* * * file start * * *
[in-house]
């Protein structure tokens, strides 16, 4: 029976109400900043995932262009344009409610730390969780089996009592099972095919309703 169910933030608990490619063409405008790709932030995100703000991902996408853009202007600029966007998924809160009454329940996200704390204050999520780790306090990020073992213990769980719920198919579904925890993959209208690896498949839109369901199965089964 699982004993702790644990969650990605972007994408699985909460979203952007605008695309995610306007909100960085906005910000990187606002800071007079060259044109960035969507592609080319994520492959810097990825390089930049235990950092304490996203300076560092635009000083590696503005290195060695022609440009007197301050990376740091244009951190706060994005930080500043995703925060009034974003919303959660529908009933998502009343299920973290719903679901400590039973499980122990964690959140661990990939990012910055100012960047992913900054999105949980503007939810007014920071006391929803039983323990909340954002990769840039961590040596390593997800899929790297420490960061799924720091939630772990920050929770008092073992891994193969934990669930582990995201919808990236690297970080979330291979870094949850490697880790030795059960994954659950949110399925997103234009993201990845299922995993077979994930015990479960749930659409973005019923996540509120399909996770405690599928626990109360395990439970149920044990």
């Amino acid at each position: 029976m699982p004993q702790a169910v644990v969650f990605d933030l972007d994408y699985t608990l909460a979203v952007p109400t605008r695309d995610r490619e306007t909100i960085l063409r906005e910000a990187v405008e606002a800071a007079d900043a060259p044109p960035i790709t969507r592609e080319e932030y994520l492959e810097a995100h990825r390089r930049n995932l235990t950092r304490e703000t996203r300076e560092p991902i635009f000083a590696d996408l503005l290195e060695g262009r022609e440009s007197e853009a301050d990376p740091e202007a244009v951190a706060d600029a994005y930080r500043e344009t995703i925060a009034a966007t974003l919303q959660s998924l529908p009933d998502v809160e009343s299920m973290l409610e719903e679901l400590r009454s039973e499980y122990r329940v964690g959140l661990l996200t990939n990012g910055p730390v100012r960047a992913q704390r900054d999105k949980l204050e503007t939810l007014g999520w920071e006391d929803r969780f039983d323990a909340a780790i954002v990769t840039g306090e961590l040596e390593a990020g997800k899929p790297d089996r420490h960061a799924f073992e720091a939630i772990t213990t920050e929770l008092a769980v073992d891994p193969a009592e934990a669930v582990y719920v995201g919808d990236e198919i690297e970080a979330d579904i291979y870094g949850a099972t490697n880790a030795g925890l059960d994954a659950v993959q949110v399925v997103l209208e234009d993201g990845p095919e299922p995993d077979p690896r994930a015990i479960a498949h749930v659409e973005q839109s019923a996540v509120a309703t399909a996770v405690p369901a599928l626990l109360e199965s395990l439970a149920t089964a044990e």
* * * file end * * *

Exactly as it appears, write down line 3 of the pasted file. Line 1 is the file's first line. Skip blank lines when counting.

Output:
């Amino acid at each position: 029976m699982p004993q702790a169910v644990v969650f990605d933030l972007d994408y699985t608990l909460a979203v952007p109400t605008r695309d995610r490619e306007t909100i960085l063409r906005e910000a990187v405008e606002a800071a007079d900043a060259p044109p960035i790709t969507r592609e080319e932030y994520l492959e810097a995100h990825r390089r930049n995932l235990t950092r304490e703000t996203r300076e560092p991902i635009f000083a590696d996408l503005l290195e060695g262009r022609e440009s007197e853009a301050d990376p740091e202007a244009v951190a706060d600029a994005y930080r500043e344009t995703i925060a009034a966007t974003l919303q959660s998924l529908p009933d998502v809160e009343s299920m973290l409610e719903e679901l400590r009454s039973e499980y122990r329940v964690g959140l661990l996200t990939n990012g910055p730390v100012r960047a992913q704390r900054d999105k949980l204050e503007t939810l007014g999520w920071e006391d929803r969780f039983d323990a909340a780790i954002v990769t840039g306090e961590l040596e390593a990020g997800k899929p790297d089996r420490h960061a799924f073992e720091a939630i772990t213990t920050e929770l008092a769980v073992d891994p193969a009592e934990a669930v582990y719920v995201g919808d990236e198919i690297e970080a979330d579904i291979y870094g949850a099972t490697n880790a030795g925890l059960d994954a659950v993959q949110v399925v997103l209208e234009d993201g990845p095919e299922p995993d077979p690896r994930a015990i479960a498949h749930v659409e973005q839109s019923a996540v509120a309703t399909a996770v405690p369901a599928l626990l109360e199965s395990l439970a149920t089964a044990e």